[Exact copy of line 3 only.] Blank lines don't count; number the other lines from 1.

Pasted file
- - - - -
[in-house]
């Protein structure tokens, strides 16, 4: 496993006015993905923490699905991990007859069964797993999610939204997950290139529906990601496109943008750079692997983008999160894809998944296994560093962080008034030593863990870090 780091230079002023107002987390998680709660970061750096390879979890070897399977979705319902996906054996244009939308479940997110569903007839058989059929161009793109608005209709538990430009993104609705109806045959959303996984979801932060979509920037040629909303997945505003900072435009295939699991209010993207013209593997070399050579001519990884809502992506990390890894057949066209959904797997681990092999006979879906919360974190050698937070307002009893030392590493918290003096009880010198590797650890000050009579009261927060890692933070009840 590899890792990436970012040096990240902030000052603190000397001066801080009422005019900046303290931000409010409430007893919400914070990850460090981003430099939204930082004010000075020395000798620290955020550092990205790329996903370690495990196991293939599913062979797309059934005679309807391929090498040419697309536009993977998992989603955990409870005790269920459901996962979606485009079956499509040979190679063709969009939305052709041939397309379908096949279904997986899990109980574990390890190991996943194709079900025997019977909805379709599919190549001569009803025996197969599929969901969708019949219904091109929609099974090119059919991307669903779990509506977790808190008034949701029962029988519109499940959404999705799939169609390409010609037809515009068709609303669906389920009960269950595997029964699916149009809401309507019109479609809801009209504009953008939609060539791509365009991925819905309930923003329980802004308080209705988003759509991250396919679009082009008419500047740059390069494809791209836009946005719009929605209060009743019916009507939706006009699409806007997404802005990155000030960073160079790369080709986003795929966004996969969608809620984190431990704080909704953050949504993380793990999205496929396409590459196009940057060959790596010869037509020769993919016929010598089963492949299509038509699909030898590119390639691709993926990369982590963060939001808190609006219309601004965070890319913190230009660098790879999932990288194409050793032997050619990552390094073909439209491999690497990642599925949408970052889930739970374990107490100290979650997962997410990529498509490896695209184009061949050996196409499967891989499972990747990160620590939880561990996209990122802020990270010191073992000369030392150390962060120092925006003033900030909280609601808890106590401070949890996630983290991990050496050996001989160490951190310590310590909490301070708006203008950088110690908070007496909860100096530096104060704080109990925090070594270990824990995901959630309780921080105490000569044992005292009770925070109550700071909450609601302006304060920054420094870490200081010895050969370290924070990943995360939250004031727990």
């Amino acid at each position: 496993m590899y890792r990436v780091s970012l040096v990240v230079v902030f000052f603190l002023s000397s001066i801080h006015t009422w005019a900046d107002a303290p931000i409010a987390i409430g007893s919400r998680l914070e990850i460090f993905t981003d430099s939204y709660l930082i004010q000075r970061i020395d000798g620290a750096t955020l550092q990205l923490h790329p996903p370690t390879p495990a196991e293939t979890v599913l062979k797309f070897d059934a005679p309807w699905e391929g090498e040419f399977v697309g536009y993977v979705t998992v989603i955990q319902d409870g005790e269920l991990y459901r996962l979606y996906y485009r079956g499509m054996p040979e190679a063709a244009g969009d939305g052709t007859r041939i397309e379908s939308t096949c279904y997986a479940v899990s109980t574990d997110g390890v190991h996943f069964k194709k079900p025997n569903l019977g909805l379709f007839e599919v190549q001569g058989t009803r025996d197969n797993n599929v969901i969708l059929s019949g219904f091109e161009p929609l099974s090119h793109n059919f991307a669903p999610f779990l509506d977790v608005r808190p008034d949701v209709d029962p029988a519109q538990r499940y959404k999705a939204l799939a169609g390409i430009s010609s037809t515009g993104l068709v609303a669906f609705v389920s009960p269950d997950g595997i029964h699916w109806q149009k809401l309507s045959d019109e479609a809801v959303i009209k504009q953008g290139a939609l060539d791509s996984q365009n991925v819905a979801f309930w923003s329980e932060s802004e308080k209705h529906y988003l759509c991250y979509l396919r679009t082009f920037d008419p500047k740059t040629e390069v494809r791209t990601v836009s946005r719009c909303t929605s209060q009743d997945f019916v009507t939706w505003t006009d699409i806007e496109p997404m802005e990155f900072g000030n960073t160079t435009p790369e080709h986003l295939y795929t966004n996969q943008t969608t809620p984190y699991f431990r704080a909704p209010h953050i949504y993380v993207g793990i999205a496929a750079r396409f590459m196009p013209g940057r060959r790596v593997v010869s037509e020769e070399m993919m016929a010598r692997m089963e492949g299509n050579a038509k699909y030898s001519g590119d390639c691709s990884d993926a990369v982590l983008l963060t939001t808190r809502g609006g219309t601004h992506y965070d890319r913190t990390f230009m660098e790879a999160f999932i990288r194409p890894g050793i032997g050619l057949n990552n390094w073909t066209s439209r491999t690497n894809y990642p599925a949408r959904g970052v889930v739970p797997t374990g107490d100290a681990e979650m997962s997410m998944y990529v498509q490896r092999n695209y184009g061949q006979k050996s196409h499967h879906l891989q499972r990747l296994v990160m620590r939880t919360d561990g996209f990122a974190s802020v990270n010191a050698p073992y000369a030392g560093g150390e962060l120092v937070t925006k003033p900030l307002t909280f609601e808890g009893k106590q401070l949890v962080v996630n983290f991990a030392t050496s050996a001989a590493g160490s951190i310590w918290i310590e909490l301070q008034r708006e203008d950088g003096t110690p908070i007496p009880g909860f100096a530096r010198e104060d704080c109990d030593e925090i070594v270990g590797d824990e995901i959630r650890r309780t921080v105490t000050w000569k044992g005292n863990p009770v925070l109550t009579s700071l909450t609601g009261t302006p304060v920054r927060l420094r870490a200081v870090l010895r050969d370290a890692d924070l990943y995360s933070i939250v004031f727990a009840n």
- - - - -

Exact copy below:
């Amino acid at each position: 496993m590899y890792r990436v780091s970012l040096v990240v230079v902030f000052f603190l002023s000397s001066i801080h006015t009422w005019a900046d107002a303290p931000i409010a987390i409430g007893s919400r998680l914070e990850i460090f993905t981003d430099s939204y709660l930082i004010q000075r970061i020395d000798g620290a750096t955020l550092q990205l923490h790329p996903p370690t390879p495990a196991e293939t979890v599913l062979k797309f070897d059934a005679p309807w699905e391929g090498e040419f399977v697309g536009y993977v979705t998992v989603i955990q319902d409870g005790e269920l991990y459901r996962l979606y996906y485009r079956g499509m054996p040979e190679a063709a244009g969009d939305g052709t007859r041939i397309e379908s939308t096949c279904y997986a479940v899990s109980t574990d997110g390890v190991h996943f069964k194709k079900p025997n569903l019977g909805l379709f007839e599919v190549q001569g058989t009803r025996d197969n797993n599929v969901i969708l059929s019949g219904f091109e161009p929609l099974s090119h793109n059919f991307a669903p999610f779990l509506d977790v608005r808190p008034d949701v209709d029962p029988a519109q538990r499940y959404k999705a939204l799939a169609g390409i430009s010609s037809t515009g993104l068709v609303a669906f609705v389920s009960p269950d997950g595997i029964h699916w109806q149009k809401l309507s045959d019109e479609a809801v959303i009209k504009q953008g290139a939609l060539d791509s996984q365009n991925v819905a979801f309930w923003s329980e932060s802004e308080k209705h529906y988003l759509c991250y979509l396919r679009t082009f920037d008419p500047k740059t040629e390069v494809r791209t990601v836009s946005r719009c909303t929605s209060q009743d997945f019916v009507t939706w505003t006009d699409i806007e496109p997404m802005e990155f900072g000030n960073t160079t435009p790369e080709h986003l295939y795929t966004n996969q943008t969608t809620p984190y699991f431990r704080a909704p209010h953050i949504y993380v993207g793990i999205a496929a750079r396409f590459m196009p013209g940057r060959r790596v593997v010869s037509e020769e070399m993919m016929a010598r692997m089963e492949g299509n050579a038509k699909y030898s001519g590119d390639c691709s990884d993926a990369v982590l983008l963060t939001t808190r809502g609006g219309t601004h992506y965070d890319r913190t990390f230009m660098e790879a999160f999932i990288r194409p890894g050793i032997g050619l057949n990552n390094w073909t066209s439209r491999t690497n894809y990642p599925a949408r959904g970052v889930v739970p797997t374990g107490d100290a681990e979650m997962s997410m998944y990529v498509q490896r092999n695209y184009g061949q006979k050996s196409h499967h879906l891989q499972r990747l296994v990160m620590r939880t919360d561990g996209f990122a974190s802020v990270n010191a050698p073992y000369a030392g560093g150390e962060l120092v937070t925006k003033p900030l307002t909280f609601e808890g009893k106590q401070l949890v962080v996630n983290f991990a030392t050496s050996a001989a590493g160490s951190i310590w918290i310590e909490l301070q008034r708006e203008d950088g003096t110690p908070i007496p009880g909860f100096a530096r010198e104060d704080c109990d030593e925090i070594v270990g590797d824990e995901i959630r650890r309780t921080v105490t000050w000569k044992g005292n863990p009770v925070l109550t009579s700071l909450t609601g009261t302006p304060v920054r927060l420094r870490a200081v870090l010895r050969d370290a890692d924070l990943y995360s933070i939250v004031f727990a009840n």